I’ve run out of interesting ways of combining humor, horror and outrage to introduce the latest National Security Agency revelations. Here you go. Read what Declan McCullagh at CNet reports:

The National Security Agency has acknowledged in a new classified briefing that it does not need court authorization to listen to domestic phone calls.

Rep. Jerrold Nadler, a New York Democrat, disclosed this week that during a secret briefing to members of Congress, he was told that the contents of a phone call could be accessed "simply based on an analyst deciding that."

If the NSA wants "to listen to the phone," an analyst's decision is sufficient, without any other legal authorization required, Nadler said he learned. "I was rather startled," said Nadler, an attorney and congressman who serves on the House Judiciary committee.

Not only does this disclosure shed more light on how the NSA's formidable eavesdropping apparatus works domestically it also suggests the Justice Department has secretly interpreted federal surveillance law to permit thousands of low-ranking analysts to eavesdrop on phone calls.

I'm guessing we can look forward to the "We would never use this power irresponsibly" arguments.

UPDATE: Julian Sanchez of the Cato Institute worries that the statements from the briefing could be the subject of misinterpretation:

One possibility is just that Rep. Nadler is talking about analysts having discretion to get the subscriber information on a suspicious number and blurring that with content. But those are two pretty different things, and it seems unlikely he’d make that error. So let’s assume for a moment that’s not it.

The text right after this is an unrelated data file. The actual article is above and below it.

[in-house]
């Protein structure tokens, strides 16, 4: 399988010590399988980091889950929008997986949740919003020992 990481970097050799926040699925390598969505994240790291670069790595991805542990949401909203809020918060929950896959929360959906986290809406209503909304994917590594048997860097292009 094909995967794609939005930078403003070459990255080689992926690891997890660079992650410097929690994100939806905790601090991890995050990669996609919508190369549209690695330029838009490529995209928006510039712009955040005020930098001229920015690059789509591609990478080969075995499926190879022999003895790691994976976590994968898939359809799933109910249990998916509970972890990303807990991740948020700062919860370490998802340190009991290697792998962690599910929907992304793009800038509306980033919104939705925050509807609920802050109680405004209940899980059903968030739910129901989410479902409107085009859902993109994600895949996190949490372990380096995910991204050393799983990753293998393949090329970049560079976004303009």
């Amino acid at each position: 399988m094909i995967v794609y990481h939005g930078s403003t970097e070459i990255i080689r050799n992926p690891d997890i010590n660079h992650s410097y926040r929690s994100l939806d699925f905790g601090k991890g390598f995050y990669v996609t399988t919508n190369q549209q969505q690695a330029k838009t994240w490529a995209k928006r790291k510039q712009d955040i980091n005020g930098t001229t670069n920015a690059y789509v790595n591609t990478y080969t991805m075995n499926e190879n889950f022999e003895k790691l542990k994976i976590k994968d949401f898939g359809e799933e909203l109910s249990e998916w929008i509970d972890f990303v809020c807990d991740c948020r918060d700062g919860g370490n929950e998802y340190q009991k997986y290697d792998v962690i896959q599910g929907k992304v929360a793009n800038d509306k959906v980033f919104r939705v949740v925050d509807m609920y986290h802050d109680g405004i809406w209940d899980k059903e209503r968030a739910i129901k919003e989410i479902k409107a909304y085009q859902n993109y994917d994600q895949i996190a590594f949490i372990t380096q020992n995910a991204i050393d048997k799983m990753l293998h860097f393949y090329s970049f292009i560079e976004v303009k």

What seems more likely is that Nadler is saying analysts sifting through metadata have the discretion to determine (on the basis of what they’re seeing in the metadata) that a particular phone number or e-mail account satisfies the conditions of one of the broad authorizations for electronic surveillance under §702 of the FISA Amendments Act. Those authorizations allow the targeting of whole groups or “categories of intelligence targets,” as the administration puts it.  Once the FISA Court approves targeting procedures, they have no further role in deciding which specific accounts can be spied on. This is, as those of us who wrote about the FAA during its recent reauthorization observed, kind of a problem.

Read his comments here.

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